A.I. hiring software faces a regulatory reckoning
Legislation recently passed in New York City that would regulate using artificial intelligence in the hiring process could have major repercussions nationwide.
In early November, New York’s city council passed a bill that would require companies selling A.I.-powered hiring software to conduct third-party audits of their technology to ensure it doesn’t discriminate against women and people of color, among other problems involving bias.
Customers using the software would also be required to notify New York City job recruits about any use of A.I. in hiring and to disclose the kinds of personal information used to help the technology make decisions.
New York’s mayor Bill de Blasio, who has previously supported the bill, has yet to sign it.
Julia Stoyanovich, an associate professor of computer science at New York University and a founding director of the school’s Center for Responsible AI, tells Fortune that the bill is a “big deal” because it represents the first attempt by any U.S. government to create regulations over “automated decision systems and hiring.” “There is a really tremendous need to be regulating the use of these tools, because whether you know it or not, essentially anybody who is on the job market is going to be screened by these tools at some point,” she says.
Currently, little is known about how widely used A.I. hiring tools are. “At least in New York City, it will give us that information,” Stoyanovich says.
Last year, Illinois enacted a bill focused solely on the use of A.I.-powered video analysis software in hiring. Such technology can often attempt to read people’s personality traits by analyzing their facial movements, voices, or choice of words under the theory that it helps companies better find recruits who fit their corporate cultures.
There is no current federal legislation regarding A.I. and hiring. However, the Equal Employment Opportunity Commission recently began an initiative to ensure that A.I. hiring tools comply with federal civil rights laws.
Stoyanovich supports using A.I. hiring tools for quickly filtering enormous numbers of job applications. Advances in natural language processing could lead to better resume-screening, such as identifying certain skills in recruits even though they didn’t list those skills on their resumes. For instance, technology could learn to associate military experience with having “crisis management skills,” she notes.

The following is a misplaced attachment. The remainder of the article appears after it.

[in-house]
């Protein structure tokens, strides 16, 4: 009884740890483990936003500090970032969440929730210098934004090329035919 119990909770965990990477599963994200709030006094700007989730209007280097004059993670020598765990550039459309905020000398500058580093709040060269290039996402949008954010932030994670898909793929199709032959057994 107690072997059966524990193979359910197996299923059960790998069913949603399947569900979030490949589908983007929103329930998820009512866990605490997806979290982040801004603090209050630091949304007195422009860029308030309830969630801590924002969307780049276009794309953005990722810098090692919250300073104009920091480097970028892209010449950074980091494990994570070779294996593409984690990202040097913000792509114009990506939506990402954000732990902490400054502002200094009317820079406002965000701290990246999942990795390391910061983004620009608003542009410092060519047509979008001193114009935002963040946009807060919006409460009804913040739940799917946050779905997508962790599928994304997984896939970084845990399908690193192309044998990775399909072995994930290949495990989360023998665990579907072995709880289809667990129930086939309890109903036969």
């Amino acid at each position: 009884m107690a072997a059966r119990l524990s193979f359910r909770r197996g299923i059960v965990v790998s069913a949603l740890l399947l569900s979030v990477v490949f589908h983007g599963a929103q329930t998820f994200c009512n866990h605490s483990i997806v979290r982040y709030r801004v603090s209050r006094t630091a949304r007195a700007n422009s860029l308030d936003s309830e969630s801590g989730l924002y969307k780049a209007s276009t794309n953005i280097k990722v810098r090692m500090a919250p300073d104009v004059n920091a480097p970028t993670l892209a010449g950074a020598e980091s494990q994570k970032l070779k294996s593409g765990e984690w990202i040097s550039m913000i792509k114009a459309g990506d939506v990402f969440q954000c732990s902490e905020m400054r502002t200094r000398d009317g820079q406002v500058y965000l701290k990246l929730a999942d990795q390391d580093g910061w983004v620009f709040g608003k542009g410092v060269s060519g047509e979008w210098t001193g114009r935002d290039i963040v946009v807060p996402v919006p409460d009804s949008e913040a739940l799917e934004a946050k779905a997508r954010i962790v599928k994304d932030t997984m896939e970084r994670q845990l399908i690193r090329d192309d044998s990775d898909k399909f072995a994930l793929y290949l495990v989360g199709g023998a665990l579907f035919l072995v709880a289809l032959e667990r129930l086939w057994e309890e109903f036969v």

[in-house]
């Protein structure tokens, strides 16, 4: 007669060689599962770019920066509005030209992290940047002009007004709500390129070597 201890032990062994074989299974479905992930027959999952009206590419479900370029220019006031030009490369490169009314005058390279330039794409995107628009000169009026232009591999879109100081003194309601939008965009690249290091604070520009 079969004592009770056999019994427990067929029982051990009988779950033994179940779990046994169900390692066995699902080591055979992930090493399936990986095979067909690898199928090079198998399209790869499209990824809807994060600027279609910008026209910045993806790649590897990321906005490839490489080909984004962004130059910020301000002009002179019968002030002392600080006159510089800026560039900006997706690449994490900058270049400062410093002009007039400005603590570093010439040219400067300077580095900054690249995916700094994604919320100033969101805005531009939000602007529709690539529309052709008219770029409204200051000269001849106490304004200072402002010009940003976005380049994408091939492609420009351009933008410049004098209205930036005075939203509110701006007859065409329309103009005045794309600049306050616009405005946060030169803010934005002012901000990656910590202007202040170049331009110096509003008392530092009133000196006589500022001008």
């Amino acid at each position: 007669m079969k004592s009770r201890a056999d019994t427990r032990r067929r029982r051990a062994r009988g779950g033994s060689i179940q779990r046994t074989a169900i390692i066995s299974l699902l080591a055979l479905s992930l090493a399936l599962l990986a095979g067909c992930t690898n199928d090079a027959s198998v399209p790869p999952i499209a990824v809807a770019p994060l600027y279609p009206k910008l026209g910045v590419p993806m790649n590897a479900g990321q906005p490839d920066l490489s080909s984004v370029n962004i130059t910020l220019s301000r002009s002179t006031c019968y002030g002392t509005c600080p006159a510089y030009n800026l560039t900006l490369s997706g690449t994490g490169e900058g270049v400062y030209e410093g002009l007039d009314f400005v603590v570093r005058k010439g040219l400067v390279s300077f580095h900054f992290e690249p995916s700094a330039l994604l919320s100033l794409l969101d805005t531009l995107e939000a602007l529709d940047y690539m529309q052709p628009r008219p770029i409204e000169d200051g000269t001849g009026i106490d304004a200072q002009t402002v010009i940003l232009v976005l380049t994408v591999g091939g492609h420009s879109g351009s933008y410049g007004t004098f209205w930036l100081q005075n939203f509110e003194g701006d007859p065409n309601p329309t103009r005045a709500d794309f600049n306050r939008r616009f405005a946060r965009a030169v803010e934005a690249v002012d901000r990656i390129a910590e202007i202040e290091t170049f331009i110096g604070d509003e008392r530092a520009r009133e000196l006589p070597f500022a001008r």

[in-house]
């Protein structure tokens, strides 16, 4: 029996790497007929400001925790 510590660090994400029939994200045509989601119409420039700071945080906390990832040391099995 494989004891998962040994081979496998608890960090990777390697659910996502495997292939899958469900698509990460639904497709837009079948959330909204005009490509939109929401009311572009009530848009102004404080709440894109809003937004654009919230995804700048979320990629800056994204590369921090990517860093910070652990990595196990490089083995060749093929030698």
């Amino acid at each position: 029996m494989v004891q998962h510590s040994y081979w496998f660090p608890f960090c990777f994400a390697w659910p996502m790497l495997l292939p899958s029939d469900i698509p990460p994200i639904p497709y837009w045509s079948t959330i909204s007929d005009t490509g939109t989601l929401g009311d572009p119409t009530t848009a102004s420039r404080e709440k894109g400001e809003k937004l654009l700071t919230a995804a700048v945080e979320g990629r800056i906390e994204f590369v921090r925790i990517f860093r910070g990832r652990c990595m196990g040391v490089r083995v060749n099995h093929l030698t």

Stoyanovich sees problems, however, with companies using certain A.I. tools in hiring, such as video analysis during job interviews. She questions the tech’s capabilities, saying, “We don’t know if it’s predictive of performance on the job.”
Stoyanovich is encouraged that companies selling A.I. hiring software will, if the New York bill is enacted, be required to disclose more about their technology. If anything, it would provide more transparency to business customers about the hiring software they use versus the claims that the tech’s developers make. “I think we should also just stop and wonder whether these tools work at all,” Stoyanovich says, noting that the software may be less sophisticated than vendors claim. “Are they just giving us self-fulfilling prophecies and random noise and yet somebody is calling them A.I. so that they can charge a million bucks?”
Stoyanovich wishes New York City’s bill would have required more thorough audits, which could expose potential bias problems involving job applicants who are elderly or have disabilities. But she says that people must work together to strengthen any law enacted over time. “I think if we just kind of idly and passively sit by with this law on the books, not much will change,” Stoyanovich says.
A.I. IN THE NEWS
A.I.’s security problems. Japanese tech conglomerate Fujitsu and Israel's Ben-Gurion University signed a three-year partnership to create a research center focusing on countering security threats to A.I. and machine-learning systems. “Hostile entities use increasingly sophisticated techniques to threaten critical infrastructure and systems by stealing and leaking confidential information contained in AI datasets,” the groups said.
Here come the delivery robots. DoorDash revealed details about its DoorDash Labs research unit that is intended to help the online-delivery company experiment with robotics and related automation technologies. In one experiment dubbed the “hub-to-hub model,” DoorDash said it “would aggregate orders in an area with high merchant density, like a shopping mall or DashMart, and have a robot ferry the order to a consumer hub–thus moving the Dasher pickup location closer to the delivery point.”